The Tug of War Between Genetics and Archaeology

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Mass migrations flooded Europe during the post-Babel Ice Age and the early post-Ice Age periods. What was once thought of as a single culture, the Bell Beaker culture has now been shown to have been two distinct cultures which had a unique pottery style that came to dominate Europe. Was this done through conquest, trade or cultural assimilation? The archaeology and the genetics seemed to be at odds on this subject. This article will examine the data and also look at how the Table of Nations in Genesis 10 provides unique insight on this topic.


  • Europe was hit with waves of migration during the Ice Age and early post Ice Age.
  • The migrating and invading Bell Beaker complex consisted of two distinct populations.
  • Some areas escaped conquest by the Eurasian Bell Beaker peoples, others were almost completely wiped out and replaced.
  • Genesis 10 and 11 correlates well with and make sense of the genetic and archaeological data.

In our quest to understand the history of the world, the fields of archaeology and genetics are often at odds and simply do not match up. But there are rare instances where they complement each other.

A recent article and paper in the journal Nature highlighted the sometimes-uneasy truce between archaeological findings and genomic studies.1 The occasional conflict between the two can lead to differing conclusions or overturning previously held ideas about the history of a site. This was brought out in the journal paper and article (above) about the Beaker culture.

Burial Mounds, Bones, and Bell Beakers

In older traditional archaeological studies, pottery types or styles are often one of the most significant methods of dating a civilization (after radiocarbon dating) or defining one. Later shifts in archaeological thinking began to deemphasize such sweeping claims, but still often associate pottery types with specific cultures. Changing pottery types would then signify either a change in occupying culture at a given site, or a new style that the native culture adopted or invented.

In southwestern England about 19 miles (30 km) from Stonehenge, near the town of Avebury, there is a long barrow (grave burrowed under a hill or mound) that housed the remains of up to 46 individuals.2 Conventionally dated at 3600 BC,3 the area was believed to have been occupied continuously until 2450 BC. There is evidence of people returning to the gravesite and bringing memorials of pottery and beads for close to a thousand years.4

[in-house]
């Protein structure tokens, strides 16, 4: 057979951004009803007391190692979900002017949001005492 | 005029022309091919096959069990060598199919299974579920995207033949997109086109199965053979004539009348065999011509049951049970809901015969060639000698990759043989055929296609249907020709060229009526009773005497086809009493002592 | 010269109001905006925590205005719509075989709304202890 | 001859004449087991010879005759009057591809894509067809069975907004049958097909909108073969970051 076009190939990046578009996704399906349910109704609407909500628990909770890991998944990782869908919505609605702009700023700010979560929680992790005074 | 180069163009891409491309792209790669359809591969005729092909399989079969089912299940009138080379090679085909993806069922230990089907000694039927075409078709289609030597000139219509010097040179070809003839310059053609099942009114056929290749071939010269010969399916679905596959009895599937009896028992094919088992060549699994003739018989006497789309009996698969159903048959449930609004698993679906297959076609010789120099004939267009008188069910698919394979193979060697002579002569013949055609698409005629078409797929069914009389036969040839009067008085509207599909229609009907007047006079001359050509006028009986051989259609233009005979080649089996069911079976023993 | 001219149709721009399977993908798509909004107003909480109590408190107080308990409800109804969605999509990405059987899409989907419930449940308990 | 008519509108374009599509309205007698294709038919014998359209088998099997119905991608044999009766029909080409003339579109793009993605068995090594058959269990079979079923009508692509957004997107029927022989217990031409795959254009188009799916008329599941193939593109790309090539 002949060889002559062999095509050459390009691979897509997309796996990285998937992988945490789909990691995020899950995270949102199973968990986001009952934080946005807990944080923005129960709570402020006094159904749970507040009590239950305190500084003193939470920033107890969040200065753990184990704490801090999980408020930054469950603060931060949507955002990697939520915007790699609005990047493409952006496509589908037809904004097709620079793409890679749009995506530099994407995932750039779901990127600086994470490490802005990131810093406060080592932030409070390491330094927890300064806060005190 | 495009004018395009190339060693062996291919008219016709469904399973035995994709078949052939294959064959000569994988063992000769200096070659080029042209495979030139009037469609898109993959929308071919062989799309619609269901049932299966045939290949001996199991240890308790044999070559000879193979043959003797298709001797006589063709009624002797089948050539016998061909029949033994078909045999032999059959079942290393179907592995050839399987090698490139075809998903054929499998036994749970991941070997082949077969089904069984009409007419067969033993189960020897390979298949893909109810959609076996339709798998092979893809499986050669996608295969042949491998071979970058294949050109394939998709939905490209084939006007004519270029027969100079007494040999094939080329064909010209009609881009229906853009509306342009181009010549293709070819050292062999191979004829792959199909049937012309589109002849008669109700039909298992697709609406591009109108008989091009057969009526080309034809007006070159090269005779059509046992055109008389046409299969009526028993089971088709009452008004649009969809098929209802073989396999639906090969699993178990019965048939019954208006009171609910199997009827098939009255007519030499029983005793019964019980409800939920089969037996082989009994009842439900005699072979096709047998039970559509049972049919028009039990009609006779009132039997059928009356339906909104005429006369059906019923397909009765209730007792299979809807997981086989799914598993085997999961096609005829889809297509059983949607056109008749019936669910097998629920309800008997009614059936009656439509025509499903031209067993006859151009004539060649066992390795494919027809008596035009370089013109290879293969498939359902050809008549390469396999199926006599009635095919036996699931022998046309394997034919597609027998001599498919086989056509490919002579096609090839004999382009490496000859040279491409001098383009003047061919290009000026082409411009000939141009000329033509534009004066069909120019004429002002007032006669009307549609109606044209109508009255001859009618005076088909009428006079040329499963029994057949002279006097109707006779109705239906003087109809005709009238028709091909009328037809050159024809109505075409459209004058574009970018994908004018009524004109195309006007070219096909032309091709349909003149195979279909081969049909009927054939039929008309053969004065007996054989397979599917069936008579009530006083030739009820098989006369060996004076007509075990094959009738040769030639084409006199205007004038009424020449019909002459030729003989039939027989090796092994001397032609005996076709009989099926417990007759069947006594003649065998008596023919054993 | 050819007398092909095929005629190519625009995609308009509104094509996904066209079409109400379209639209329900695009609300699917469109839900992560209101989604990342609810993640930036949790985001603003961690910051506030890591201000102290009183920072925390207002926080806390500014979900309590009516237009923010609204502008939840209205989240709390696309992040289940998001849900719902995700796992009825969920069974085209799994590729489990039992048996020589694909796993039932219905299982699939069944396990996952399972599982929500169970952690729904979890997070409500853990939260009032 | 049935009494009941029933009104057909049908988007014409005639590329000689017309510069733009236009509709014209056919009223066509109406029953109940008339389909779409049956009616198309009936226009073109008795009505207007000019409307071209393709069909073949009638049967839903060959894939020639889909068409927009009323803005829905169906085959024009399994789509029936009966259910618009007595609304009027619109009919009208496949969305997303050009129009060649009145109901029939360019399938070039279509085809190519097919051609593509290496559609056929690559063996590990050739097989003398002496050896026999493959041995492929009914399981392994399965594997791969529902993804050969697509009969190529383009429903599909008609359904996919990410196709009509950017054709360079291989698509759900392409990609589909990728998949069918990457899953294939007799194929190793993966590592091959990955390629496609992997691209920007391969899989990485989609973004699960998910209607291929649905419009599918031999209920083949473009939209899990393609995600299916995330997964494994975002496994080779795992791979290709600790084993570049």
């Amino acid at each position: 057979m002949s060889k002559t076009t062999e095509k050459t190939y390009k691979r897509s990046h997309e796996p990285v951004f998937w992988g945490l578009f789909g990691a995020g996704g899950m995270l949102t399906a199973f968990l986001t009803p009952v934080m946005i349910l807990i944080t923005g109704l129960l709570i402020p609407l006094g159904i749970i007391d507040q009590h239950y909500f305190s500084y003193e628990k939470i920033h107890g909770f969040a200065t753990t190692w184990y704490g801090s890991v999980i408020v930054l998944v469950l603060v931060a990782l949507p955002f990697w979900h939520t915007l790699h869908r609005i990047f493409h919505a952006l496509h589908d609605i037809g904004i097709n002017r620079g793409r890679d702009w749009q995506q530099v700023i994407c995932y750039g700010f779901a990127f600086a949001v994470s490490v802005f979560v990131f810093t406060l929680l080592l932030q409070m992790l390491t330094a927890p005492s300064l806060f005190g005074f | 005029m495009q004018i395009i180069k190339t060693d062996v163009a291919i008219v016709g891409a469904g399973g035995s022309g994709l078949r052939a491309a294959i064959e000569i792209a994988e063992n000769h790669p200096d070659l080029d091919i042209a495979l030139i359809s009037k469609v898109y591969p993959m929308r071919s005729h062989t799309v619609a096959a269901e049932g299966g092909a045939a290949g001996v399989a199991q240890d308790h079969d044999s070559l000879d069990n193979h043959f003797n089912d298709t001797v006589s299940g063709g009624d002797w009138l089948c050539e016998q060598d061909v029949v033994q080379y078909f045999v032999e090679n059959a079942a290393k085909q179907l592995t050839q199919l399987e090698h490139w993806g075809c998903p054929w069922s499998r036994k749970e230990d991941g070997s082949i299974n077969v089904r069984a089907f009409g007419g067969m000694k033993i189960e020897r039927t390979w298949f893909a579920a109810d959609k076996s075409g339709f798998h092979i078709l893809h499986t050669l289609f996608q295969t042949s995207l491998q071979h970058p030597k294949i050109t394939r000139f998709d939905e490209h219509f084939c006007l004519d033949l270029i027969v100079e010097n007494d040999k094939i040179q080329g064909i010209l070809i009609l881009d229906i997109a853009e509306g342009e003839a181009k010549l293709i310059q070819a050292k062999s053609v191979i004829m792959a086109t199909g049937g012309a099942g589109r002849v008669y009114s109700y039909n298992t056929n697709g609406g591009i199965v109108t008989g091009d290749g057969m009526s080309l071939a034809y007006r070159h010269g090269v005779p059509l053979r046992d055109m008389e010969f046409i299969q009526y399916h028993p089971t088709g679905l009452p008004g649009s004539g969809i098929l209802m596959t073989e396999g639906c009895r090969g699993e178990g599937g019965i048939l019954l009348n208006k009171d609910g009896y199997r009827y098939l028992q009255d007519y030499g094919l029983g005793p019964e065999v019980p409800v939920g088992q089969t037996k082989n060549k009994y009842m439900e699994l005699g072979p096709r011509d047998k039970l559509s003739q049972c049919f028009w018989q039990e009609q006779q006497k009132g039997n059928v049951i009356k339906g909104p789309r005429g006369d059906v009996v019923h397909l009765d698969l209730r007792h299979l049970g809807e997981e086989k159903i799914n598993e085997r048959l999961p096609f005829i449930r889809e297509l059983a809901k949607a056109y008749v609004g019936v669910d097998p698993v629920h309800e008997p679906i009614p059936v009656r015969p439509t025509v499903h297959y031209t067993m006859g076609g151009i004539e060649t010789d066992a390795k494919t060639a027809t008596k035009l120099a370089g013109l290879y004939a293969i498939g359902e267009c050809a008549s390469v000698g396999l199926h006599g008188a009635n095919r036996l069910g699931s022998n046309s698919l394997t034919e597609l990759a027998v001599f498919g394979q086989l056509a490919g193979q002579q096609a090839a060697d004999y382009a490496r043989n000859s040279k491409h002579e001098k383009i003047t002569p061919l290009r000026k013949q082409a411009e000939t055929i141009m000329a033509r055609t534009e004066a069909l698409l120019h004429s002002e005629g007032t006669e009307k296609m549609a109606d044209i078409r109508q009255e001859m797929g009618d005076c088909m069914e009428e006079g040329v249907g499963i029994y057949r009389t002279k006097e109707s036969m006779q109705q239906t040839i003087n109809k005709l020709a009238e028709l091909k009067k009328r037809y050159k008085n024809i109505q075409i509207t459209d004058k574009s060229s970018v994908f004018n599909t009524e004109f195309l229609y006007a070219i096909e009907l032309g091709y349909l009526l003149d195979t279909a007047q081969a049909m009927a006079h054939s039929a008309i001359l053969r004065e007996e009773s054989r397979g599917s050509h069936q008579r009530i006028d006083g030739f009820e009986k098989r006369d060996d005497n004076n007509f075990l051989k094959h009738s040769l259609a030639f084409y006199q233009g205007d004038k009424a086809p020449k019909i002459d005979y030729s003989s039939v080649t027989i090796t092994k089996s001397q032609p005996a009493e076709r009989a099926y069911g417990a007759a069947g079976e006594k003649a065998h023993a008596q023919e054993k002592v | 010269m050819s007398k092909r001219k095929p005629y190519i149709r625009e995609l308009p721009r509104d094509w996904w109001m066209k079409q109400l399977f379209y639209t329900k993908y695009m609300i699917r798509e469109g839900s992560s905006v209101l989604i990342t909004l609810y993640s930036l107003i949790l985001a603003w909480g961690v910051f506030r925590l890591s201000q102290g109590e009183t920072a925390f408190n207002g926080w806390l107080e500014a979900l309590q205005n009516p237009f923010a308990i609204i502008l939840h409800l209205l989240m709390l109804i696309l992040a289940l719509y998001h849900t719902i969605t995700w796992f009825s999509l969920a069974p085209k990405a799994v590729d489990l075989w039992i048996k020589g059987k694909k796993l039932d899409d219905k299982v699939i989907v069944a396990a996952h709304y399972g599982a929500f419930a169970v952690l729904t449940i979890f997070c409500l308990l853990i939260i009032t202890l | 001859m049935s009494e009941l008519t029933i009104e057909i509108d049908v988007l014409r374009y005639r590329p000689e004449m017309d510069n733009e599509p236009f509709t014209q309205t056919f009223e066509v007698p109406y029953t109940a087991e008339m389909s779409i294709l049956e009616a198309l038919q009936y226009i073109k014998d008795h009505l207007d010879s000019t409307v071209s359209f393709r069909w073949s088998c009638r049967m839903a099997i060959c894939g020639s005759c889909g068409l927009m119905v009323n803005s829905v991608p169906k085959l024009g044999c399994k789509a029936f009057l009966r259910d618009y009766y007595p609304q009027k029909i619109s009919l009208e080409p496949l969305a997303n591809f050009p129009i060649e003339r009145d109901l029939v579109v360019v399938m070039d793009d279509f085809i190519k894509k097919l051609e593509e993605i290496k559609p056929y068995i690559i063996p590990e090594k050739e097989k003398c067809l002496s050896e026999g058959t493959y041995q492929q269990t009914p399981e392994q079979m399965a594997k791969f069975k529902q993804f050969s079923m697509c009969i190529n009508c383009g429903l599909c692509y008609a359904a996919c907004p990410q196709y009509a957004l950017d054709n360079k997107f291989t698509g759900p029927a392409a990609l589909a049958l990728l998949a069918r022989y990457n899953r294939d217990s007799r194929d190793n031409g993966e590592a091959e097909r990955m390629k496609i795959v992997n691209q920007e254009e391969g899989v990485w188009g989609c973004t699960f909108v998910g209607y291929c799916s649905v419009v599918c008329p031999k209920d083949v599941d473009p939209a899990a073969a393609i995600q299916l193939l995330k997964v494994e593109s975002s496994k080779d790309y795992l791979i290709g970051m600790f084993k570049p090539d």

During this period (dated c. 2750–2500 BC5) a new pottery style had emerged in Eastern Europe, and this new bell-shaped style (hereafter called Bell Beaker) had swept across Central, Western, and Northern Europe and taken over England as well. Discussion among archaeologists centered on whether this was a migration effect or a cultural contact/trade effect. It just so happens that the West Kennet Long Barrow (mentioned above) and a large genomic project taken from samples of burials across Europe both shed light on the answer.

Bell Beaker Pottery

Pottery from the Bell Beaker culture on display at the Museum für Vor- und Frühgeschichte, Berlin. Image by Alfons Åberg, via Wikimedia Commons.

Dead Men Do Tell Tales (But Not Their Age)

The Bell Beaker culture, as it came to be known, was hypothesized to have had an origin in the Iberian Peninsula (Spain and Portugal) because the earliest dated (c. 2700 BC6) Bell Beaker pottery came from a site near Lisbon, Portugal.7 But other archaeologists disagreed and posited an Eastern European origin for the Bell Beaker culture with the Yamna (or Yamnaya) culture being responsible.8 The recent Nature journal article found that both were true, in part.9

The authors of the Nature paper generated new DNA sequence data from 400 ancient Europeans conventionally dated to between c. 4700 and 800 BC,10 excavated from 136 different sites. Two hundred and twenty six were from Bell Beaker-associated individuals and 174 individuals from other cultures dated to before and after the Bell Beaker culture (c. 2750–1800 BC11). Of the latter group, 118 were from individuals buried in Britain, 51 being pre-Bell Beaker and 67 being post-Bell Beaker. After refining their data and combining with other known ancient genome sets as well as modern individuals, they had a sample size of over 3,500 individuals.12

The genetic data yielded some surprising results, namely that there appeared to be a separate Iberian Bell Beaker people group and an Eastern European or Eurasian Bell Beaker people group. According to the study, the Eurasian Bell-Beaker associated individuals had three main genetic components: one characteristic of European hunter-gatherers, one maximized in individuals from the Levant (Iraq, Israel, Jordan, Lebanon, Syria) and Anatolia (Turkey), and one maximized in individuals from Iran and present in lesser extents in steppe populations (including parts of present-day Russia, Ukraine, Romania, Poland, Czech Republic, and Hungary). According to the study,

We modelled their [Eurasian Bell Beaker peoples] ancestry as a mixture of Mesolithic western European hunter-gatherers, northwestern Anatolian Neolithic farmers and Early Bronze Age steppe populations; the first two of these contributed to the ancestry of earlier Neolithic Europeans. We find that in areas outside of Iberia, with the exception of Sicily, a large majority of the Beaker complex-associated individuals that we sampled derive a considerable portion of their ancestry from steppe populations. By contrast, in Iberia such ancestry is present in only 8 of the 32 individuals that we analysed.13